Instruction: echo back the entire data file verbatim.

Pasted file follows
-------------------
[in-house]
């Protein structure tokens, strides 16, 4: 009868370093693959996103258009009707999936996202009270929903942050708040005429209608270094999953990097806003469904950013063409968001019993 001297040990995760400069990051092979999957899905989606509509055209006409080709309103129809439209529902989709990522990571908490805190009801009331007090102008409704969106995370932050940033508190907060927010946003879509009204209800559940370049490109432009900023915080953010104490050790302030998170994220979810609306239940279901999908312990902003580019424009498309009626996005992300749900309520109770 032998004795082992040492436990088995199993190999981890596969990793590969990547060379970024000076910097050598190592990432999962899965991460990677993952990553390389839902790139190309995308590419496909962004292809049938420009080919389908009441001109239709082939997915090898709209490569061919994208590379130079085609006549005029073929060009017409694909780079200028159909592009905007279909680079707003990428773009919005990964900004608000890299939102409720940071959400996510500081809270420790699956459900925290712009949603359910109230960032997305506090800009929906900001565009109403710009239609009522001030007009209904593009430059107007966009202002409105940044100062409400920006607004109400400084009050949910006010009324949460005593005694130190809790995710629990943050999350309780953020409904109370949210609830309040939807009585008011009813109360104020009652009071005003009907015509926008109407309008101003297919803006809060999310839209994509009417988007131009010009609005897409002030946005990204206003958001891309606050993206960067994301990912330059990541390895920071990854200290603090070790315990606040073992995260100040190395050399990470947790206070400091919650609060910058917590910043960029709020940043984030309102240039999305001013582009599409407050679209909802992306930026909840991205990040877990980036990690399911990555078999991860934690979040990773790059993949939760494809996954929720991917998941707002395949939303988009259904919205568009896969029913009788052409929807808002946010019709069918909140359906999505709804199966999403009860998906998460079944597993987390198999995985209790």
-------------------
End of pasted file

[in-house]
């Protein structure tokens, strides 16, 4: 009868370093693959996103258009009707999936996202009270929903942050708040005429209608270094999953990097806003469904950013063409968001019993 001297040990995760400069990051092979999957899905989606509509055209006409080709309103129809439209529902989709990522990571908490805190009801009331007090102008409704969106995370932050940033508190907060927010946003879509009204209800559940370049490109432009900023915080953010104490050790302030998170994220979810609306239940279901999908312990902003580019424009498309009626996005992300749900309520109770 032998004795082992040492436990088995199993190999981890596969990793590969990547060379970024000076910097050598190592990432999962899965991460990677993952990553390389839902790139190309995308590419496909962004292809049938420009080919389908009441001109239709082939997915090898709209490569061919994208590379130079085609006549005029073929060009017409694909780079200028159909592009905007279909680079707003990428773009919005990964900004608000890299939102409720940071959400996510500081809270420790699956459900925290712009949603359910109230960032997305506090800009929906900001565009109403710009239609009522001030007009209904593009430059107007966009202002409105940044100062409400920006607004109400400084009050949910006010009324949460005593005694130190809790995710629990943050999350309780953020409904109370949210609830309040939807009585008011009813109360104020009652009071005003009907015509926008109407309008101003297919803006809060999310839209994509009417988007131009010009609005897409002030946005990204206003958001891309606050993206960067994301990912330059990541390895920071990854200290603090070790315990606040073992995260100040190395050399990470947790206070400091919650609060910058917590910043960029709020940043984030309102240039999305001013582009599409407050679209909802992306930026909840991205990040877990980036990690399911990555078999991860934690979040990773790059993949939760494809996954929720991917998941707002395949939303988009259904919205568009896969029913009788052409929807808002946010019709069918909140359906999505709804199966999403009860998906998460079944597993987390198999995985209790």